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Translation of
Yizkor Book For Skalat

(Skalat, Ukraine)


Project Leader: Janet R. Perlmutter Schwartz
JewishGen Liason/Advisor: Lance Ackerfeld

Project Synopsis

This project is being initiated to fund the translation of Skalat: Kovetz Zikaron Le-Kehila She-Harva Ba-Shoa, edited by H. Bronstein, from Hebrew to English.

Jews first settled in Skalat in the 16th century. Over the next four centuries, Skalat alternately belonged to Poland, the Austrian Empire, and the Russians/Soviets, before the Germans took over in 1941. At the beginning of the 20th century, there was a mass migration of Jews from Skalat to America, due to poverty, hunger, and anti-Semitism. In 1939, however, Jewish life still flourished in Skalat, with a population of more than 4,000 Jews out of a total population of about 7,000 (which included Poles and Ukrainians). While the older generation of Jews was mostly Hassidic, the younger generation was more secular, politically oriented, and Zionist. The Jews lived *mostly* in the center or town, having been businessmen, craftsmen and traders. By July of 1941, the town was occupied by the Germans/Nazis, who began to murder the Jews with the help of the locals. Read the testimonies in this book to learn more.

Key Audiences

Jewish genealogists seeking to trace their roots to Skalat. However, the material has the potential to be of broader appeal to scholars interested in the region or specializing in Jewish history and society.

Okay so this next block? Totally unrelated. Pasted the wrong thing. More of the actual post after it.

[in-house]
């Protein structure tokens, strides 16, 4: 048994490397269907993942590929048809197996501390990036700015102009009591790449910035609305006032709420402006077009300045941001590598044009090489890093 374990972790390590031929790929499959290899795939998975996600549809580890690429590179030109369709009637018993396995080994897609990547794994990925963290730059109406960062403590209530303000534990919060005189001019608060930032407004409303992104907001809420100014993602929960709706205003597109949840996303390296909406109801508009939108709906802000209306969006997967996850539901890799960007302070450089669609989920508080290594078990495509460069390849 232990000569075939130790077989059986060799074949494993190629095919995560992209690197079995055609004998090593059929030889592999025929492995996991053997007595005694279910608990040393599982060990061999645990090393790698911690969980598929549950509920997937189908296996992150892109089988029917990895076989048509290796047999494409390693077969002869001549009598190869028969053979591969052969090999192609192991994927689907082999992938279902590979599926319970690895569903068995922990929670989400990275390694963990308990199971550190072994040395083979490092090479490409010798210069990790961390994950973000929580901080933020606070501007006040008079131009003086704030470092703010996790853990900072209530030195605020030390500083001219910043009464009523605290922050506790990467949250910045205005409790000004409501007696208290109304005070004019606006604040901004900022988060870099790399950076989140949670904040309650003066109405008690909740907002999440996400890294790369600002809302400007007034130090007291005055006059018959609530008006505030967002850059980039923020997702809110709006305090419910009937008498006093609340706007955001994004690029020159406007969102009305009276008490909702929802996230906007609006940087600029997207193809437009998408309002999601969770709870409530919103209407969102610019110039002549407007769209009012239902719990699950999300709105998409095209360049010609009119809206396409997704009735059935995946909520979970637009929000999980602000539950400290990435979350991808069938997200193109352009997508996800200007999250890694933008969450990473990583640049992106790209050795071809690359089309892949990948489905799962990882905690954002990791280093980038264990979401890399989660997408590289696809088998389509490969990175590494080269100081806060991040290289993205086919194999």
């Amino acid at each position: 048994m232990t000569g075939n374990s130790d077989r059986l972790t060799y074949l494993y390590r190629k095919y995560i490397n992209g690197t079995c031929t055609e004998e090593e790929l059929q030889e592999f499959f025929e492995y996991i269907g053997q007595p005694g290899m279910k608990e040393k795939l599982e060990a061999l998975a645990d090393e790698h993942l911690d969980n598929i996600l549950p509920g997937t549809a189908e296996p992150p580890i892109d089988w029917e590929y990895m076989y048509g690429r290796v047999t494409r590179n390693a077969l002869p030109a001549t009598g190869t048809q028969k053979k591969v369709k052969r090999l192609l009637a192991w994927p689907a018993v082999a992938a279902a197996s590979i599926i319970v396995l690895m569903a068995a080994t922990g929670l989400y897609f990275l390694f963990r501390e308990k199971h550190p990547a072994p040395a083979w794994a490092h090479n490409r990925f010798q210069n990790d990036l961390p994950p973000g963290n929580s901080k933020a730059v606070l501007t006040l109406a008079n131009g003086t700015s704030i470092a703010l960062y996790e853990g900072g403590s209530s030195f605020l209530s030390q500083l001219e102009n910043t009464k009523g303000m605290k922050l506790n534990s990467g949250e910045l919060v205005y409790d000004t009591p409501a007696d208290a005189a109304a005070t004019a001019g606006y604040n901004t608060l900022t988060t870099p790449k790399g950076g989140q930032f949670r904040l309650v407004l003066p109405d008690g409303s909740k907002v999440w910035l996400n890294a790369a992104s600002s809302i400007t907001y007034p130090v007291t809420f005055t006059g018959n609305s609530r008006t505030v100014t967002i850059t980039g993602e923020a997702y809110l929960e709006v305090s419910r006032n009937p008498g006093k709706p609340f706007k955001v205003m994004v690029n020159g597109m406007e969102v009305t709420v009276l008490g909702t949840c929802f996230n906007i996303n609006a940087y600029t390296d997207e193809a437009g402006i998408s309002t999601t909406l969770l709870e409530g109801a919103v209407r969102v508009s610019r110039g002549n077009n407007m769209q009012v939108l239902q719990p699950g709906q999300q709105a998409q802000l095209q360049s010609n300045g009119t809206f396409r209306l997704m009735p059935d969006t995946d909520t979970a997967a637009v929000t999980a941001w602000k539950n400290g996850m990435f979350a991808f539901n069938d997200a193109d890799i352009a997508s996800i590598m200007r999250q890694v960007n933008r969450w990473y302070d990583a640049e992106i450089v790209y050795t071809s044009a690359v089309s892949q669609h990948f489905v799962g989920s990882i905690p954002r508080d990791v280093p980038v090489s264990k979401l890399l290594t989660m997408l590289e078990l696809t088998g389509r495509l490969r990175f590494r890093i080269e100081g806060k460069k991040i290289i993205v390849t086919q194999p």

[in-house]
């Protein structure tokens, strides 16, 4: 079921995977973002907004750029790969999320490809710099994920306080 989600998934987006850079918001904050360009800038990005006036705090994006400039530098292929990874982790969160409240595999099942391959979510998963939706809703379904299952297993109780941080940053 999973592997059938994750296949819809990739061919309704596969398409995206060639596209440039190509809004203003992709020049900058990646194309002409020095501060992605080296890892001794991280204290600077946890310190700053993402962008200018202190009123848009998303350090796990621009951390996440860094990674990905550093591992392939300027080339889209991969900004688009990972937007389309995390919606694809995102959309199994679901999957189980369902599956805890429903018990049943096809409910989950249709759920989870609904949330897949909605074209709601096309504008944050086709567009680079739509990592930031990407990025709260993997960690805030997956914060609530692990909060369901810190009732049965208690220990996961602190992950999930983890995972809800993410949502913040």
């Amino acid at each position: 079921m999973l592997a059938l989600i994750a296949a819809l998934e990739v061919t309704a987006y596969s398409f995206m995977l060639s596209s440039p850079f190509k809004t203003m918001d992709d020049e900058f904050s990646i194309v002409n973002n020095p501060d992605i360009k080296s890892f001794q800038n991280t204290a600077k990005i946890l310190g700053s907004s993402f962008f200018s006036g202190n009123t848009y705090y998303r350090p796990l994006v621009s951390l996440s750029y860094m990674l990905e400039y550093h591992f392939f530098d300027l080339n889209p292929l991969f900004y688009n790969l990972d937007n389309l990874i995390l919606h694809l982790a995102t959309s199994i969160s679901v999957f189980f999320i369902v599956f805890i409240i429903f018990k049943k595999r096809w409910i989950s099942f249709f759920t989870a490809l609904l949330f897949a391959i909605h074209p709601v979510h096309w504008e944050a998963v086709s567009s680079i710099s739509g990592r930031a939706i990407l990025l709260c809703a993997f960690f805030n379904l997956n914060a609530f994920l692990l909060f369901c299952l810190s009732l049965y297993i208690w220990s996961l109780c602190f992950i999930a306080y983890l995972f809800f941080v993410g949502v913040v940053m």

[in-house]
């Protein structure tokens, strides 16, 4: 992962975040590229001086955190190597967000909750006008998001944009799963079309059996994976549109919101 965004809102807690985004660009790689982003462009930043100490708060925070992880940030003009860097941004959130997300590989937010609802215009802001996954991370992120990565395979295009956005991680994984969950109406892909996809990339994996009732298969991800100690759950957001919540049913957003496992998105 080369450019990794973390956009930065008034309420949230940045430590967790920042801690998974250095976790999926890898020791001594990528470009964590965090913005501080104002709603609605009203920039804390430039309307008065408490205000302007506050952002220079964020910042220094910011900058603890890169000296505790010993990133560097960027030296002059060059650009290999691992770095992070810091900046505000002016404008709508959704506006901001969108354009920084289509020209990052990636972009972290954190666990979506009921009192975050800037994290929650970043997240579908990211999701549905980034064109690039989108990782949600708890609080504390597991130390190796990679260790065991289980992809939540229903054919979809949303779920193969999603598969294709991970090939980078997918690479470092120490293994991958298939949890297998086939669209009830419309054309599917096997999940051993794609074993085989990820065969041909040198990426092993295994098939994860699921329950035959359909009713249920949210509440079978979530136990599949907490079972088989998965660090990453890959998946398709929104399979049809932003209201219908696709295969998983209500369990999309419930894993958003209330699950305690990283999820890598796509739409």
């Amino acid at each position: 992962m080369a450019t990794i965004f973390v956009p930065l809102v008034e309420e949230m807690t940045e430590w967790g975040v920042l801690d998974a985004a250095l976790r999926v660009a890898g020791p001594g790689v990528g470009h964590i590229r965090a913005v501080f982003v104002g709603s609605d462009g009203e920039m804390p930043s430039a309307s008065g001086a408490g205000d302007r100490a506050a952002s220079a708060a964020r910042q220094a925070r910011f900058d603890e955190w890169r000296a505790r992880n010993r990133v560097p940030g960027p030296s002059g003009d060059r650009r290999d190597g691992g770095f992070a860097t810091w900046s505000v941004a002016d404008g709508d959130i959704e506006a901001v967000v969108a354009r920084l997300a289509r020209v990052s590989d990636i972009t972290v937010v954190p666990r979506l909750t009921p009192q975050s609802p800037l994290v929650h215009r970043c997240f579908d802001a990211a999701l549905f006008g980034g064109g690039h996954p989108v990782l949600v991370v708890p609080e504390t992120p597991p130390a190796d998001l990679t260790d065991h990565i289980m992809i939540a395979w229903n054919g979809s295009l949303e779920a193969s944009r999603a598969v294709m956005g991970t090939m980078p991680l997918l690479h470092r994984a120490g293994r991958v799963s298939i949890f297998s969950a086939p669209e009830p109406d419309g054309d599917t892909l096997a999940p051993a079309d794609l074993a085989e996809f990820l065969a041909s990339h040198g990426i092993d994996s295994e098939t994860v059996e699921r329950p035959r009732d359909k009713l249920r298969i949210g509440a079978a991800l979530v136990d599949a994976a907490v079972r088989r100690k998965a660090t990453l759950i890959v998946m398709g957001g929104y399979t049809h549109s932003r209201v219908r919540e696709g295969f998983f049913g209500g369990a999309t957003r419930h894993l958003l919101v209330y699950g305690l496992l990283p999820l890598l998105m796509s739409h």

Project Importance

Yizkor books are unique sources of information on once vibrant towns, primarily in Central and Eastern Europe, whose Jewish populations were destroyed in the Holocaust. Written after WWII by emigres and Holocaust survivors, Yizkor books contain narratives of the history of the town, details of daily life, religious and political figures and movements, religious and secular education, and gripping stories of the major intellectual movements in 20th century Europe. The necrologies and lists of residents are of tremendous genealogical value, as often the names of individuals who were taken to extermination camps or died in the forests are not recorded elsewhere. Usually written in Hebrew and/or Yiddish, these books are not accessible to a wider audience. The translation will unlock this information for many more researchers all over the world. This project will result in the creation of a primary English language source of information for anyone doing research on the town and its Jewish community.

Project Description

Table of Contents and Name Index have already been translated into English and published on line by JewishGen Yizkor Book Project. Janet Perlmutter Schwartz will assist with coordinating the funding and has already selected a translator. She will submit the final translation for approval and for posting on the Jewish Gen website.

Estimated Cost

A full translation is currently estimated at $1,600.


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